Dog Days of Summer

[August 2009] Last month’s essay would be difficult to top. The piece had more than triple the average number of views of an average Storytellers Unplugged essay, and it has garnered over eighty comments to date. That doesn’t take into account the number of other blogs where people used elements of the essay as the launching point for other discussions. It didn’t quite go viral, but it was at least mildly contagious. I think I would be safe in saying that it inspired more vigorous response than anything else I’ve ever written, and the scope of the topics that developed amazed me. Gender bias can be extrapolated to other kinds of prejudices and assumptions about people based on preconceived categories.

Like I said, a hard act to follow. I wish I had something equally profound to write about this month, but I don’t. At first I thought I would write a review of all of the interesting blogs that referenced my piece, but you can easily find those yourself if you’re interested. This link should get you started. Those other people express their opinions better than I ever could in a synopsis piece, and their points of view are worth reading, if you have the time. Suffice to say that the little hitch I encountered with one short story and one editor is small potatoes compared to what some people face regularly and persistently.

August is a lackluster month here in Texas. It’s hot, oh boy is it hot, especially this year. It’s usually already over 80 when I get up at 5 am for my daily writing session. Most days, when I leave work at 5 pm the digital readout on my car’s thermometer reads something in the 100-105 degree range. Hot and dry. It takes something out of a person, all this heat, even though we are air conditioned to the hilt. At least there haven’t been any hurricanes to worry about. Not yet, at least.

August is also a month of transition, though people don’t always make that association right away. For many, the real summer is coming to an end. School starts a week from today around here. Even though I no longer have school-age kids, that creates a subtle shift in my reality. Speed zones that I’ve been safely ignoring for a couple of months are reactivated. The loose, less scheduled existence that many other people around me have fallen into during the summer months all of a sudden snaps back into a more rigid state defined by the comings and goings of their children. Summer television series wind down in preparation for the fall season.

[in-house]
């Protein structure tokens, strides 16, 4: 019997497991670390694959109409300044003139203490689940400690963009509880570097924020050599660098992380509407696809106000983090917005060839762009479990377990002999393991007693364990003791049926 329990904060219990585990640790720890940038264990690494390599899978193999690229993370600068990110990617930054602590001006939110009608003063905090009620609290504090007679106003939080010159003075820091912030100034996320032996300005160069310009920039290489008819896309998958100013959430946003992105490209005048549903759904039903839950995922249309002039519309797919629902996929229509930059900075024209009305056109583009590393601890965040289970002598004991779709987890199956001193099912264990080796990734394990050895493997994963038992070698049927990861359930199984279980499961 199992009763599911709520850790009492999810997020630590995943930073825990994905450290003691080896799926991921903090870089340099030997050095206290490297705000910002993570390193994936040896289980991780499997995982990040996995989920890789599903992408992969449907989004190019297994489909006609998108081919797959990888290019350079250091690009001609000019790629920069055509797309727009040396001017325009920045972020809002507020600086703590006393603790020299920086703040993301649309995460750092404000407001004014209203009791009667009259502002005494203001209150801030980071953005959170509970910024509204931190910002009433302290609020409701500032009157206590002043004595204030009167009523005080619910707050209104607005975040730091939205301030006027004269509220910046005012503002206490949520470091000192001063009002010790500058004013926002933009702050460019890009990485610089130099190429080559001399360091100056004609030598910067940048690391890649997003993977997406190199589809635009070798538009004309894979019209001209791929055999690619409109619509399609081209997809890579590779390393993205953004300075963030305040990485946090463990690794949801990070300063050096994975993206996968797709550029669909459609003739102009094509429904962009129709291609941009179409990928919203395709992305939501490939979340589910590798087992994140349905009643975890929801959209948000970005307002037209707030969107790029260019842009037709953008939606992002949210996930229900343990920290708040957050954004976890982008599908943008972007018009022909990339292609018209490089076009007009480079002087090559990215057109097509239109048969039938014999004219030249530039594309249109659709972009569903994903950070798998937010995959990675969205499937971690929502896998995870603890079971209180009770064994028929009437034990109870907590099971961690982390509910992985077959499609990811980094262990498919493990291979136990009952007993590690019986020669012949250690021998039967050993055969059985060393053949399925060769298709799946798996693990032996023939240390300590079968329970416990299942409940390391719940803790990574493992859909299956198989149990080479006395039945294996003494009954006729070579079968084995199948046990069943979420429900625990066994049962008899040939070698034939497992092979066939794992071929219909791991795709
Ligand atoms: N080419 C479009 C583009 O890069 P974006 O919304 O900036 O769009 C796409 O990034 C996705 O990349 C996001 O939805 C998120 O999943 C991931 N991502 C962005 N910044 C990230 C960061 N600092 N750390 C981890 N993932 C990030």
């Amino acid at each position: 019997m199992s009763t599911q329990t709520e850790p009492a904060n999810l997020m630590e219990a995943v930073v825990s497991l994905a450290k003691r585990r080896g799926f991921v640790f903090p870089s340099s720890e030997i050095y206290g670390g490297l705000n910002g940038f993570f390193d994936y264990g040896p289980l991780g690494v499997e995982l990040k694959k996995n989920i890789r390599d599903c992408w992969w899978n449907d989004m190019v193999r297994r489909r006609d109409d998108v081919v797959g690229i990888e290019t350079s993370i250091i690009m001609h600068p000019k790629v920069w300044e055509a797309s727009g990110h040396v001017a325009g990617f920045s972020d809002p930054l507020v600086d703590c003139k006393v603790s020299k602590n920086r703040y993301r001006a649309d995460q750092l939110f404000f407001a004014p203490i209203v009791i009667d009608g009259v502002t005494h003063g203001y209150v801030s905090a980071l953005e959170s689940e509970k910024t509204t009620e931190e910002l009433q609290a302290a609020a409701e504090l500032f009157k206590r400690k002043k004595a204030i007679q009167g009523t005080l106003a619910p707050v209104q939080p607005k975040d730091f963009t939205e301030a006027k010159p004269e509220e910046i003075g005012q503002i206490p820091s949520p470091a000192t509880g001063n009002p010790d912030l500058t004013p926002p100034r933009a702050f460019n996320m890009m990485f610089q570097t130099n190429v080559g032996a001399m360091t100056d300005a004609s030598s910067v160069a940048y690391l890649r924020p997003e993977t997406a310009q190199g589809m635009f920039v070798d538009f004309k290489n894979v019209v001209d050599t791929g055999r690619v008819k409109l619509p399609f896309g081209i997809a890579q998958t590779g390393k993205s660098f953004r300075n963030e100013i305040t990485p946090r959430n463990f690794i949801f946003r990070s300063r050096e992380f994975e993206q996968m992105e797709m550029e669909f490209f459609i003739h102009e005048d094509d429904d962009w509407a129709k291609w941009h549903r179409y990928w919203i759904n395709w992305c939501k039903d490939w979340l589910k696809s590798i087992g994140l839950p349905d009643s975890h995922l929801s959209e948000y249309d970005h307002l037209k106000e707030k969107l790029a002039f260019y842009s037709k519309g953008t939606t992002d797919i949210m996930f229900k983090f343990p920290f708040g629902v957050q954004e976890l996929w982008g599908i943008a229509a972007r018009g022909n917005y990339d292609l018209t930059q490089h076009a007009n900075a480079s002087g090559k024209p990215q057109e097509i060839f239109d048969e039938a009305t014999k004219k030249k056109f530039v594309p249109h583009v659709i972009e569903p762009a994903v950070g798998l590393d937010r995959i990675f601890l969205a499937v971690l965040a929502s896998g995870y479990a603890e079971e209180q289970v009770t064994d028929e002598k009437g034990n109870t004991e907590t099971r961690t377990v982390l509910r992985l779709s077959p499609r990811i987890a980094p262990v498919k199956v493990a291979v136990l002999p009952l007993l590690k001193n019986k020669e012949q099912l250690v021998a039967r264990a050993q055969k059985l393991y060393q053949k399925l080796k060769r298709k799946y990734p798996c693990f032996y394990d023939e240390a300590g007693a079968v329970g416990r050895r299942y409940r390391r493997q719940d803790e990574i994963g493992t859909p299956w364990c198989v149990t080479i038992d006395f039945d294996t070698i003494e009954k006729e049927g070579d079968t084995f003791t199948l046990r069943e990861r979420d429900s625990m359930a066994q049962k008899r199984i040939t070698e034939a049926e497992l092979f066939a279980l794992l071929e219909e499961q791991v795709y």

When I look back on July and August, I don’t feel like I’ve accomplished very much. I got everything done I was supposed to—I even got a few things in early. I still have over fifteen short stories circulating, so I haven’t fallen asleep at the switch, though editors seem to be a little slower to respond during the summer so it hasn’t exactly been arduous keeping up with submissions. I’ve written or revised a few short stories, penned several reviews and essays, read a bunch of books, whittled my to-do list down to two or three items (and, once this essay is finished, it will be shorter still), but I feel like I’ve been treading water. I’m ready for the next big thing.

I have a new book coming out this fall, but it’s finished and copies should arrive from the printer within the next month, so there hasn’t been much to do with it lately. I’ve been spreading the word, but since the publisher, Barnes & Noble, isn’t yet accepting pre-orders, I’ve been holding back. Closer to publication date I’m sure I’ll be promoting it more aggressively, but the B&N model for their readers’ companions is to position them in prominent places in their stores and let them sell themselves. They don’t produce galleys and don’t seek advance reviews. It’s a completely different process than for my previous book, one that seems to contribute to the doldrums of these summer months.

I planned to start work revising a novel at the first of August, but that date has slipped past as other short-term obligations came and went. I had a long conversation with my agent about the book over a month ago. I have a strategy and several pages of notes for the rewrite, but I haven’t opened the Word document once since that discussion. I wanted my desk to be clear of distractions so I could focus on it exclusively, but I’ve discovered that such a state of nirvana, the clutter-and-obligation-free desk, doesn’t exist.

So, it’s back-to-school time for me. Time to put away the summer toys, the metaphorical beach balls and inline skates and picnic baskets, and get back to work. Anticipate that school bell each morning and show up with my pencils sharpened and my homework ready to hand in. Maybe even strive for some of those extra-credit problems I always used to like to do when I was a kid.

It would help greatly if it wasn’t still so hot out, but we writers have to create our own weather. If we wait for the dog days of summer to be over, we’ll never get anything done.

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